An Explanation of Pennsylvania Agreement of Sale Part 4

By
Real Estate Agent with Long & Foster Real Estate Inc

PA Agreement of Sale Part 4

Part 1

Part 2

Part 3

Part 5

Part 6

Part 7

Part 8

Part 9

Paragraph 10 headed Inspection Contingency Options is the controlling paragraph for the 4 following paragraphs. It describes the 2 options available between the buyer and seller and the possible results under these options.

Option 1 applies within the contingency period as selected and stated in paragraphs 11-15. There are three possible results of the inspections.  1) The buyer can accept the property as it is and release all parties under paragraph 27. 2) If the buyer is not satisfied with the inspections the buyer can terminate the agreement by written notice with all monies returned to the buyer as per the terms of paragraph 30 of the agreement. 3) The buyer enters into a mutually acceptable agreement with the seller in relation to repairs or credits towards closings costs that are acceptable to the mortgage lenders if the agreement is conditional upon a mortgage.

If the buyer and seller cannot reach mutually acceptable terms within the time stated for the inspections in paragraphs 11-15 and the buyer does not terminate the agreement in writing and give it to the seller within the time specified, the buyer will accept the property and agree to the release in paragraph 27. THIS IS VERY IMPORTANT. Even if you are in the process of negotiating a mutually acceptable deal, if the period has not been extended by an addendum and signed by all parties, as the buyer you MUST terminate the agreement before the inspection period expires. Option 1 is often thought as a more buyer friendly option, however, some sellers prefer option 1 as there is a shorter time period with the various options. It gives the buyer the option to pull out of the deal if they do not like the results of the inspections.

Option 2 like option 1 applies within the period defined for the inspections in paragraphs 11-15.  Here you have two possible results. 1) The buyer as in option 1 can accept the property. 2) If the buyer is not satisfied will present the report to the seller with a written proposal of corrections or credits desired by the buyer. It also goes into details of what the proposal can include, such as names of professionals selected by the buyer but is not required. This is where the major difference arises between the two options. If the seller accepts the buyer cannot terminate the agreement. The seller also has a specific number of days as selected by the buyer and stated in the agreement to reply to this proposal, to give them time to get their own estimates. The seller notifies the buyer of the sellers choice in writing; to either agree, or to credit the buyer at settlement for the costs to satisfy the buyer's proposal, as acceptable to the mortgage lender, or to not agree to the buyers proposal.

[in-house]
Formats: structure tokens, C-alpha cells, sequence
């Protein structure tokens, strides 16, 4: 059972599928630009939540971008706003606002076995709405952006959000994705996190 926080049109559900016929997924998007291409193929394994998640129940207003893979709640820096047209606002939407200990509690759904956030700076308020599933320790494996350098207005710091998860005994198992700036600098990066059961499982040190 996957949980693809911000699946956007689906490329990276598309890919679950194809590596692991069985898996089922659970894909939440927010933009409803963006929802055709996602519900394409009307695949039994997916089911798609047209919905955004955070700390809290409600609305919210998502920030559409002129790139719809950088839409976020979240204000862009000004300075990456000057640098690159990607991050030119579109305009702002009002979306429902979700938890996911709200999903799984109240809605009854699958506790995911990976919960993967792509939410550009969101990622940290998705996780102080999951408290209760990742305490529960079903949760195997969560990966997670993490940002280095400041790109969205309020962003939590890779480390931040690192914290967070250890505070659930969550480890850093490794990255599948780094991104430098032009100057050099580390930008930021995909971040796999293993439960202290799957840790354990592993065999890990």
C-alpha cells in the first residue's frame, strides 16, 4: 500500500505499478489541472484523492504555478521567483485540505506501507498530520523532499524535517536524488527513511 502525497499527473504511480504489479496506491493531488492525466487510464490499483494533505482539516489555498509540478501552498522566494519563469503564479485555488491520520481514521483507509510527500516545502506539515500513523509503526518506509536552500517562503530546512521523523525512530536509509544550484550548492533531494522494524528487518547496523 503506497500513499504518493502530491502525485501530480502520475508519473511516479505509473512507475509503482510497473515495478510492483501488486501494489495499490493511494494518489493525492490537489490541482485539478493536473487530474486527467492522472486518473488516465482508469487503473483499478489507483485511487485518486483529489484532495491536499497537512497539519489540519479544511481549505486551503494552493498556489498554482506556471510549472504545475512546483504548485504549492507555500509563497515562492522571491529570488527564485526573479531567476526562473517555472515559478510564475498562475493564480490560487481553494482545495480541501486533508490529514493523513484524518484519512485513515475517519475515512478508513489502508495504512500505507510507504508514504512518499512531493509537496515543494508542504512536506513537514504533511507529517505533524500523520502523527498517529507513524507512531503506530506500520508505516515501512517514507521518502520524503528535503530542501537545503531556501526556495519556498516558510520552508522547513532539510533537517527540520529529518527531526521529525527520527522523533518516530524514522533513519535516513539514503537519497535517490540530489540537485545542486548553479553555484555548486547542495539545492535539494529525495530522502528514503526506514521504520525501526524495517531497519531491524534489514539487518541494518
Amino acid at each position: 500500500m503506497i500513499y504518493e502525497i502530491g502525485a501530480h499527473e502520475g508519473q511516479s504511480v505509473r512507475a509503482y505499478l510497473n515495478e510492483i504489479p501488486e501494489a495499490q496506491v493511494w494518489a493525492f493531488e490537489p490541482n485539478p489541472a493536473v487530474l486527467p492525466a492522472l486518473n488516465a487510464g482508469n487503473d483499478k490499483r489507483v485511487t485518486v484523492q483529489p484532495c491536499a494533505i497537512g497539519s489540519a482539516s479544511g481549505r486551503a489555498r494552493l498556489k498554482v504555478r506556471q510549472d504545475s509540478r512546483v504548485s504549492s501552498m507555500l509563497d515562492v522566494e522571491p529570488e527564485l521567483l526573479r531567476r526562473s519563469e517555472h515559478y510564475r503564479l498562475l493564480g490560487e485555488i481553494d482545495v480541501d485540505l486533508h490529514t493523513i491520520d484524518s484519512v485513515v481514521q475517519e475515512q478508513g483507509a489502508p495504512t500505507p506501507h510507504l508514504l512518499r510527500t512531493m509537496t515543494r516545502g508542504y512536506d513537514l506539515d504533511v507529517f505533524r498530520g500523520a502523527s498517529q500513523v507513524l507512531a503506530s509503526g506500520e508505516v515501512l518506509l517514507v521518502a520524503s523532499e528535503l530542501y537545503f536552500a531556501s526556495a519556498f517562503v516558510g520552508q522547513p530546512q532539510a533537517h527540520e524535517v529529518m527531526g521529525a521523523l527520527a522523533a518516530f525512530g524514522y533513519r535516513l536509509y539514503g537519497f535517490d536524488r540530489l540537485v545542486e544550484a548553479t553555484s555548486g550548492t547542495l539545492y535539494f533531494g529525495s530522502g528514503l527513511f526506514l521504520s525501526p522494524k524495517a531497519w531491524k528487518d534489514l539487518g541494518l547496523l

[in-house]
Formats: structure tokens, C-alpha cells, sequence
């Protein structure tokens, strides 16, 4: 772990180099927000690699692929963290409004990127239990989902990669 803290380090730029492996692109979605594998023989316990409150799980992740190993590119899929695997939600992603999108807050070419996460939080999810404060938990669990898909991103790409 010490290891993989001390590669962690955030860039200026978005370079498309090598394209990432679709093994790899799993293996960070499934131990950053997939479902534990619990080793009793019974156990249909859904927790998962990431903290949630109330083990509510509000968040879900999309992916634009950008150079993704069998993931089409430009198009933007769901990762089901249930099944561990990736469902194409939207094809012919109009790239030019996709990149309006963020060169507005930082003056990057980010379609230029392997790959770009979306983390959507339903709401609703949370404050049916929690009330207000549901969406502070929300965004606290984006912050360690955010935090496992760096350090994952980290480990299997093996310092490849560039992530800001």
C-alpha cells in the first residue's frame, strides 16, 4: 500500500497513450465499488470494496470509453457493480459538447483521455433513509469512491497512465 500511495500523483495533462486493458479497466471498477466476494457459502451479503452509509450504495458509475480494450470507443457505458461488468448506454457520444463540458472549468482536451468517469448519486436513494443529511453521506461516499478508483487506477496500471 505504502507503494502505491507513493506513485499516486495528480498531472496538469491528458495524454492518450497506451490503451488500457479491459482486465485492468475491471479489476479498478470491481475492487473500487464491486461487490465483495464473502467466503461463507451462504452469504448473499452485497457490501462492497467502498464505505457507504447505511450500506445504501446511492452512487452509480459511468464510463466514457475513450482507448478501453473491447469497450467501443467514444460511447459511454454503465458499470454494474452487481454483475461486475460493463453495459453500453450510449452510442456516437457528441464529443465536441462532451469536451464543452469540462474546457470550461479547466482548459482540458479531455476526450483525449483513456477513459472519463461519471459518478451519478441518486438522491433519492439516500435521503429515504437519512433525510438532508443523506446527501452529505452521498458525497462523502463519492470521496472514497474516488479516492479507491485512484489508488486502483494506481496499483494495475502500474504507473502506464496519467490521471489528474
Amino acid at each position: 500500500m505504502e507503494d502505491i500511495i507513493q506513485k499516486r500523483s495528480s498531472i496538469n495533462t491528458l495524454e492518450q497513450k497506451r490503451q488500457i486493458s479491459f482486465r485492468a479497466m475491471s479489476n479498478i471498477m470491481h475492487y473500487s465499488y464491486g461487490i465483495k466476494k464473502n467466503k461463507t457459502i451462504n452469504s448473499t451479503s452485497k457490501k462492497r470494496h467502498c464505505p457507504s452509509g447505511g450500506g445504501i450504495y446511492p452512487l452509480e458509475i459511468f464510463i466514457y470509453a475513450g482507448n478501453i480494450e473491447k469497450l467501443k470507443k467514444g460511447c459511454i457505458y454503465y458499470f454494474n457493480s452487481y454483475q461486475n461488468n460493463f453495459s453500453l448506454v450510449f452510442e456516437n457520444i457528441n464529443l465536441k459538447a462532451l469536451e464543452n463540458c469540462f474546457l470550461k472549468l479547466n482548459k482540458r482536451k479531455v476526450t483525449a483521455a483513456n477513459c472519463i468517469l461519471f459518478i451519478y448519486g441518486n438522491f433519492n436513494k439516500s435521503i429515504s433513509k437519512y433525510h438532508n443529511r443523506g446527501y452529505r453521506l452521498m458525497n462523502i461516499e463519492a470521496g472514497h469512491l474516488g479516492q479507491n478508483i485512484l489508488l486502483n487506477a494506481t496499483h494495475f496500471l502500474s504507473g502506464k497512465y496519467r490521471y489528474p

If the seller agrees to the proposal or to credit the buyer at settlement the buyer accepts the property and accepts the release in paragraph 27.

However the buyer has three options if the seller chooses not to accept the terms of the buyer's proposal or not to offer a credit or does not respond within the time specified then the buyer will within a state number of days 1) accept the property as per their inspection reports and accept the release in paragraph 27; 2) Terminate the agreement in writing and notify the seller with all deposit monies returned to the buyer according to the terms of paragraph 30. 3) Or enter into a mutually acceptable written agreement between the buyer and seller which is acceptable to any mortgage company.

Like Option 1 if no agreement is reached within the time period as stated in option 2.2.c and buyer does not terminate the agreement in writing it is the same as if the buyer is accepting the property and agrees to the release of paragraph 27.

As you are probably already seeing, many paragraphs use similar language and repeat choices stated in other paragraphs as well as making reference to paragraphs 27 and 30, so you need to make sure you understand those paragraphs particularly.

The page continues with paragraph 11 which relates to the Property Inspection Contingency.  There is a long description of what you can have inspected and by whom whilst not limiting you to those mentioned; and there are suggestions about what you should investigate such as deed and use restrictions plus many others that may apply to the property.

The buyer then selects to waive this option and agree to the release in paragraph 27, or to elect to make inspections within a specific specified time which runs from the date of execution of the agreement, not the date it is written. All inspections are carried out at the buyer's expense, and the inspector must be a full member in good standing of a national home inspection association or a person supervised by a member, or be a properly licensed or registered engineer or architect. The contingency can state if any existing conditions are exempt from the contingency.

It then continues by defining what the buyer's options are if they are not satisfied with the results of the inspection. Paragraph 10 is referenced as explained above, Option 1 with no further explanation and Option 2. Under Option 2 on the property inspection contingency there is also the choice of entering a deductible where if the repairs specified in the report are equal to or less than this amount, the buyer will accept the property and accept the release of paragraph 27. If the repairs are greater than deductible all the terms as stated above under Option 2 apply. If the seller accepts the proposal from the buyer, it is considered that he has satisfied these terms if any uncorrected or uncredited amounts equal the deductible.

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